Flow Sabrina, roll us over the river

From high above the Bay of Borth
Down from the dark hills of the north
Flows the force to ferry us forth
Across the river Severn…
So I stepped aboard and by the Lord
I swear to you that, once unmoored,
That ferry flew of her own accord
Across the River Severn…
( ’s hell of a ride for threepence)

Flow Sabrina, roll us over the river
Flow Sabrina, roll us over the river

Riddle me, riddle-me, rotey-tote
I met a man in a bright red coat
A stick in his hand he was guiding his boat
Across the River Severn…
A-walking by Sabrina fair
I met a man who wasn’t there
He wasn’t there again today
I wished him well upon his way
Across the River Severn
The quiet River Severn

Flow Sabrina, roll us over the river
(Spoken): ‘Last trip tonight, folks’
Flow Sabrina, roll us over the river.

The Blue Lagoon Café

Down around the back of the Place Balzac near Le Boulevard des Anglais
My favourite joint is a restaurant they call the Blue Lagoon Café
(And I wanna be there),
It's kinda rough but they cook good stuff and the house band sure can play
They swing it tight right through the night at the Blue Lagoon Café
Where all the waitresses are pretty, et le vin, c'est comme il faut
You wanna good time in this city of mine? I'll tell you where we'll go
We will go back, Jacques, to the Place Balzac near Le Port des Étrangers
(Hey hey hey)
To that sweet spot, that hot
boîte they call the Blue Lagoon Café.

Au Blue Lagoon, ca gaz, ca brûle, c'est cool, c'est fou, c'est gai
Say, why not swing by one blue moon and fool the night away?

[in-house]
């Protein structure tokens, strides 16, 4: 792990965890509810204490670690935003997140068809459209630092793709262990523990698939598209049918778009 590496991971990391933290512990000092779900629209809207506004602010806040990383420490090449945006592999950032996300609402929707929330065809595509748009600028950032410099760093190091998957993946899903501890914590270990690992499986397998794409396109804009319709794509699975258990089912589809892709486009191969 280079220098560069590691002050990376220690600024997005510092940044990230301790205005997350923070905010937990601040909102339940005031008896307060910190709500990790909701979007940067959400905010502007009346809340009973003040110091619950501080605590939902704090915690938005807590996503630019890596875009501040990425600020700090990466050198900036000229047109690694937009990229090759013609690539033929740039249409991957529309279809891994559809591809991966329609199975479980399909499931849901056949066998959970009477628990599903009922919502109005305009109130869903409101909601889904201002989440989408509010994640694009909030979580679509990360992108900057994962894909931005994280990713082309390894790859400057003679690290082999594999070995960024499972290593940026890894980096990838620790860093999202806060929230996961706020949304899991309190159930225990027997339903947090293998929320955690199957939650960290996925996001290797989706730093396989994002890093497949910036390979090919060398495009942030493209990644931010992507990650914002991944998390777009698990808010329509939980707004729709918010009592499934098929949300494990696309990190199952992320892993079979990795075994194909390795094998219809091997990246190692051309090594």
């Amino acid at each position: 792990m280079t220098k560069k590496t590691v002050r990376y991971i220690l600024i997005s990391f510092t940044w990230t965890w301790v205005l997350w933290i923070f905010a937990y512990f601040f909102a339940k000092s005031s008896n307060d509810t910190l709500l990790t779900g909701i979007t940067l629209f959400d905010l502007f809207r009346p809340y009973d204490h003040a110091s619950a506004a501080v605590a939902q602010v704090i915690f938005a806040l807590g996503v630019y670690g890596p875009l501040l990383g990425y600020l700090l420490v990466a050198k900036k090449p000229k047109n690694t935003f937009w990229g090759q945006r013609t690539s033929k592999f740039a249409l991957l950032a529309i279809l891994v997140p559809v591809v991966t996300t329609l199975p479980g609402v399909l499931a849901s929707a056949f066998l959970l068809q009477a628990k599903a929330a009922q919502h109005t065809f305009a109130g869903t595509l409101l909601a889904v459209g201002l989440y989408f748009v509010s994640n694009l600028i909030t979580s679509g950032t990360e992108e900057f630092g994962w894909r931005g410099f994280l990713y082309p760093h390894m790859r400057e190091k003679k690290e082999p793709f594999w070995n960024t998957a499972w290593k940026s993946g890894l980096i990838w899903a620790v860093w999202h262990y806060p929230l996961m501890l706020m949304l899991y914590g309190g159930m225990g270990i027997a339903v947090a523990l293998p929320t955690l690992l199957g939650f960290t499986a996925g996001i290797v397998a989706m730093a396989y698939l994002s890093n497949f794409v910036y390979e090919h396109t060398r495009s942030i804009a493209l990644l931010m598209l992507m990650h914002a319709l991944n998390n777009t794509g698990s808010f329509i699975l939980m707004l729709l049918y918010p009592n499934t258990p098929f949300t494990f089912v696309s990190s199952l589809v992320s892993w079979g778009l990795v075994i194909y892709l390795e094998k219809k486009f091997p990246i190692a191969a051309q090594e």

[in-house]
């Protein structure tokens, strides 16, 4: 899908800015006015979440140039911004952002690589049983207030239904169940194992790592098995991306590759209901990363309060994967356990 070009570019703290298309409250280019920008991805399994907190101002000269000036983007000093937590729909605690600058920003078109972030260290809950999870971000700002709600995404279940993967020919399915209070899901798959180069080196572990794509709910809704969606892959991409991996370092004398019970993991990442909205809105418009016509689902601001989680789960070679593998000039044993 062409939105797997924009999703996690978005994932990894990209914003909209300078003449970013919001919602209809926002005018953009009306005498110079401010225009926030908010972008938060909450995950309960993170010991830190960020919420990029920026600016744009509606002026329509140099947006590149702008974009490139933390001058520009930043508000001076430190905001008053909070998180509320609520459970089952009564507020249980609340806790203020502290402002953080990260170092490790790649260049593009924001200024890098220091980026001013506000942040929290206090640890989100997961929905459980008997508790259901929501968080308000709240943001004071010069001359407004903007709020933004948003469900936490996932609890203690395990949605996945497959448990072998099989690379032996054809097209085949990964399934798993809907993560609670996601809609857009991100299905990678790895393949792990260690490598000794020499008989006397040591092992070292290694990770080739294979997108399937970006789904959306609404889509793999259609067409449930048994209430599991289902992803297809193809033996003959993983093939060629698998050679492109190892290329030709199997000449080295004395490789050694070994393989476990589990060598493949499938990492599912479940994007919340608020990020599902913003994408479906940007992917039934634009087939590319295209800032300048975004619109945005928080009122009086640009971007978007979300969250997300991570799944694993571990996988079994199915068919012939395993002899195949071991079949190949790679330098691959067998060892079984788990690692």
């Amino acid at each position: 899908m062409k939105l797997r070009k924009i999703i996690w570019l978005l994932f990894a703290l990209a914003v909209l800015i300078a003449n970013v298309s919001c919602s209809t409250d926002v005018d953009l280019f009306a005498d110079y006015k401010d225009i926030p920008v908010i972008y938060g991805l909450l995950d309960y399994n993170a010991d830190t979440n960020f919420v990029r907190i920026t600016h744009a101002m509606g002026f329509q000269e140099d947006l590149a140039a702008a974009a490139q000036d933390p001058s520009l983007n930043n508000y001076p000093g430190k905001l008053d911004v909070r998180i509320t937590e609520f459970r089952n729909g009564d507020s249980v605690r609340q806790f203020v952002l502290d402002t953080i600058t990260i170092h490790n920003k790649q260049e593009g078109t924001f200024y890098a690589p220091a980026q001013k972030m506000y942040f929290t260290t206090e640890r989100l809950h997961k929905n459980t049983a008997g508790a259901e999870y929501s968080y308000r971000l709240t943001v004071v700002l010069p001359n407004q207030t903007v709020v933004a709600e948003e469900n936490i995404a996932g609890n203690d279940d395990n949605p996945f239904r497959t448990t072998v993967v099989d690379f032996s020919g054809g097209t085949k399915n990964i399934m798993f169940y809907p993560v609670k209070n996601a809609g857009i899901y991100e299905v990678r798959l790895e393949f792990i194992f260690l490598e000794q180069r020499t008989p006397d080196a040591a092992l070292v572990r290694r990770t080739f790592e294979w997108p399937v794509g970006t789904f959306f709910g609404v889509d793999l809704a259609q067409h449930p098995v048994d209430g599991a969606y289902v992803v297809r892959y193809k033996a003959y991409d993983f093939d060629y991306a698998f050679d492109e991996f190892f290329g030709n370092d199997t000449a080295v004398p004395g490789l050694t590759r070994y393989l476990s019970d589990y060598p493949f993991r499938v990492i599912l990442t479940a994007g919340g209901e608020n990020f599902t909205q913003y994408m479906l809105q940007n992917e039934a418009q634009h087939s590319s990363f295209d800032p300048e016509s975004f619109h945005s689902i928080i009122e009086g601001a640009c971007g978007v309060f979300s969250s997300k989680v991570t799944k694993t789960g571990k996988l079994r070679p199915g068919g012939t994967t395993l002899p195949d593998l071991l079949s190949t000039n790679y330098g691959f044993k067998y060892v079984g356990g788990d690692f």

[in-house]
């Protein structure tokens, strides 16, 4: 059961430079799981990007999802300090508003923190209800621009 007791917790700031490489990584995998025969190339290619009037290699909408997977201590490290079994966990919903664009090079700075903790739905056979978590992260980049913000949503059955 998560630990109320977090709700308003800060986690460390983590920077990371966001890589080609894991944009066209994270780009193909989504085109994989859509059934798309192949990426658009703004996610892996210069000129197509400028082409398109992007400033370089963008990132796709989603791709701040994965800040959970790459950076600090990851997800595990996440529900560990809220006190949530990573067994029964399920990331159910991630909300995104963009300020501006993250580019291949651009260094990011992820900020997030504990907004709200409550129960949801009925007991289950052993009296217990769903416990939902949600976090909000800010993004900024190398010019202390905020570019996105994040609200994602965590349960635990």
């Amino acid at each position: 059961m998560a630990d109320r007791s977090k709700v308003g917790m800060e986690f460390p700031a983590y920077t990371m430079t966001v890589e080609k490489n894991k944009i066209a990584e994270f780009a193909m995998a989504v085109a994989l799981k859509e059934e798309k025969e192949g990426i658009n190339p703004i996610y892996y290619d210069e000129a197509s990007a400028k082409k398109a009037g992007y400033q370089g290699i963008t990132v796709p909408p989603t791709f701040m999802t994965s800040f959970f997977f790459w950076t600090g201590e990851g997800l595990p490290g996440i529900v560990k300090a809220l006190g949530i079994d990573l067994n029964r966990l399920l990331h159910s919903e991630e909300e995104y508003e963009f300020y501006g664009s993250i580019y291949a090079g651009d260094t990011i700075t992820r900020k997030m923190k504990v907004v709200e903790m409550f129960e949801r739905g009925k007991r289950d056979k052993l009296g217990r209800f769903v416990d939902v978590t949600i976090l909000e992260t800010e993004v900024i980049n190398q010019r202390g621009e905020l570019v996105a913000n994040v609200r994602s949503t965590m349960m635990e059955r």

Where all the waitresses are pretty. And the waiters? Hey, same way!
'S’kinda what you want in a restaurant like the Blue Lagoon Café
Let's back-track to the Place Balzac near Le Port des Étrangers
(Hey hey hey)
To that sweet spot, that hot
boîte they call the blue Lagoon. . .

For an Oo-la-la-la, Blue-la-la-la, La-la-la-la, Goo-la-la-la Blue Lagoon soirée
Google 'Boogaloo dot
comme il faut slash Blue Lagoon' today
And I will meet you at the Metro; we can walk from there in five
And soon we'll get romantic to that frantic ret-ro-co-co jive
Let's back-track to the Place Balzac near Le Port des Étrangers
(Hey, hey, hey)
To that sweet spot, that hot
boîte they call the blue Lagoon. . .

Listen while I tell yer 'bout a swingin' li'l atelier
Where even the sommelier has his own (tickety-boo) tap routine
The cooks and all the waiters and the
commis second-raters
Even the guy who peels potat-ers is a dancing queen

And jeepers creepers, the food's cheap as chips but it's deleeshus
And jeepers creepers, where they get those pies?
(Spoken) ‘Well, they make ’em:’
La pâtissière s'appelle Marie-Claire
And when her last éclair has been sent on its way
Be sure you're in to see her begin the Erotic Dance of the Rolling Pin
At the blue Lagoon…

Round about one when the band comes on to get the last set under way
The shout goes out for Jeff the Chef to put down his pots and play.
He is a six-foot tranny older than my granny
But he shakes that fanny like a crêpe flambée
And he slaps that bass all around the place
At the Blue Lagoon Café where the frying dishes pay
When the dawn comes up you'll wonder how you grooved the night away

Where, oh, the dance floor's hot and cosy: cheek-to-cheek (in every way).
You just dive right in and jive like sin with whatever do-si-do's your way
Let's mosey on down through Chinatown to Le Port des Étrangers
To that sweet spot, that hot
boîte, zat 'onky-tonk wiz zer French accent
They call the Blue Lagoon Café… see you soon
Get the metro that'll get you to the Blue Lagoon.

Fred Gittins’ Conversion to the Path of True Contentment One Pleasant Evening Some Summers Ago Outside The Old Dun Cow In Shoreditch